Enter Shikari

support Milk Teeth
author LL date 16/12/18 venue Pumpehuset, Copenhagen, DEN

Just about a year ago, the British post-hardcore powerhouse Enter Shikari returned to Denmark for the first time in years and played a surprisingly cohesive set despite the erratic nature of their music - especially considering the latest addition "The Spark" that took them in a poppy, indie-rock-like direction. For a latecomer to the band like myself, as well as for older dedicated fans, this put a solid line under the fact that they're still a relevant band to follow and one that's evolving succesfully while still being able to integrate their entire career into one show and not leave anything behind. Thus, it is a joy to see them return to our small country again so soon, this time with a new setlist. Tonight marks their last show before Christmas this year and as such they seem ready to give it their all together with their support band, Milk Teeth.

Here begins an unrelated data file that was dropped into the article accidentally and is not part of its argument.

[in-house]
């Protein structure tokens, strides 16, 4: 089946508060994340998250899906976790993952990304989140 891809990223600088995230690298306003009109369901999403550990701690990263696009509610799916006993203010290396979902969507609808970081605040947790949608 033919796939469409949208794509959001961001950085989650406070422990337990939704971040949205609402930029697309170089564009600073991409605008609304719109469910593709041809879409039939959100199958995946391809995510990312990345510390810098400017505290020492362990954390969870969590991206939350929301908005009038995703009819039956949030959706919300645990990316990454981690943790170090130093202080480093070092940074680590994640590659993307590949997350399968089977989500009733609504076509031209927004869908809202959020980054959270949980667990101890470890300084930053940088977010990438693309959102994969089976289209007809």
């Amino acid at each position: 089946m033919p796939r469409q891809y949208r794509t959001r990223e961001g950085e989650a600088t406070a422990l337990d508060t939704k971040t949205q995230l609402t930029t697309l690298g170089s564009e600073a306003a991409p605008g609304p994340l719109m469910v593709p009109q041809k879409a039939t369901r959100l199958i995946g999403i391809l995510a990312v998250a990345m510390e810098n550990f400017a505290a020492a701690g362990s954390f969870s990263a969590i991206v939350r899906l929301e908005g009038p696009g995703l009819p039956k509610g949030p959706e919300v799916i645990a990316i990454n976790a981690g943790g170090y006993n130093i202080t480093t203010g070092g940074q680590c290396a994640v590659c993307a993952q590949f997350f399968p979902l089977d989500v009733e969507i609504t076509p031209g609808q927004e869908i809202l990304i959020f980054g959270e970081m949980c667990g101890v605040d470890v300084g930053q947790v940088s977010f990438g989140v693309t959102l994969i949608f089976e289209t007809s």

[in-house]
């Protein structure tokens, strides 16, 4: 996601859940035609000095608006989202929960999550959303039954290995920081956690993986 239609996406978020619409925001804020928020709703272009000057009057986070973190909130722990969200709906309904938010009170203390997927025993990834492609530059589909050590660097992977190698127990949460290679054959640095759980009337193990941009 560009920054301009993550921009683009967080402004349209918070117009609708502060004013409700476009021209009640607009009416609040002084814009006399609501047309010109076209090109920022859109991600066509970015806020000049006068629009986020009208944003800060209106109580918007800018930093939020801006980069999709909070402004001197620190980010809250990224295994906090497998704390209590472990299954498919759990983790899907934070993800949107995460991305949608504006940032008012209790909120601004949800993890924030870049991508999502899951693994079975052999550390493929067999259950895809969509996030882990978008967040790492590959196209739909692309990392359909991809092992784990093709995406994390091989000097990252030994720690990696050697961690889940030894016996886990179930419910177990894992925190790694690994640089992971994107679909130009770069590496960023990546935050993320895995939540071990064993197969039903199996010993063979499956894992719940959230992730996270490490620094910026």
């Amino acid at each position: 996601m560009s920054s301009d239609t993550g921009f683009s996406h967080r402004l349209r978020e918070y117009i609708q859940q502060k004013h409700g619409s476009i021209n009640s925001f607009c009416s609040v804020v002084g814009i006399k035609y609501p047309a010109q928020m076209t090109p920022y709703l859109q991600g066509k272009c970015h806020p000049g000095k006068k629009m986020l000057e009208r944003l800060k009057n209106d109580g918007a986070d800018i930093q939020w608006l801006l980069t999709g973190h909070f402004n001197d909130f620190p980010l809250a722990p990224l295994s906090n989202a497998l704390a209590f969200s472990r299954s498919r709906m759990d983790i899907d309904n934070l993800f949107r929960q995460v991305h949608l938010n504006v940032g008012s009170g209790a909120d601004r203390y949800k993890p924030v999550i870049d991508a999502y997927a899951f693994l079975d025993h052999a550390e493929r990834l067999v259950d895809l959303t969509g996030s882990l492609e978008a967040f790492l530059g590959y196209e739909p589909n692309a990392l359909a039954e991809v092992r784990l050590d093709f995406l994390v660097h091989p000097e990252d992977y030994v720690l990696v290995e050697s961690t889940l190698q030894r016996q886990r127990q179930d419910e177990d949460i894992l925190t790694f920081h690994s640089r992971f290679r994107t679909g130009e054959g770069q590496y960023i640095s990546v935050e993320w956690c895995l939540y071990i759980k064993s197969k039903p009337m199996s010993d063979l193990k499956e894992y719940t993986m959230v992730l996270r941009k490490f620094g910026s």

Unfortunately, we have no photos for this article as we were told at the door that we did not have access after all. Only the band’s own photographer was on this evening and we were given the option to buy photos - you can, however, check out their gallery here via their Facebook page

Milk Teeth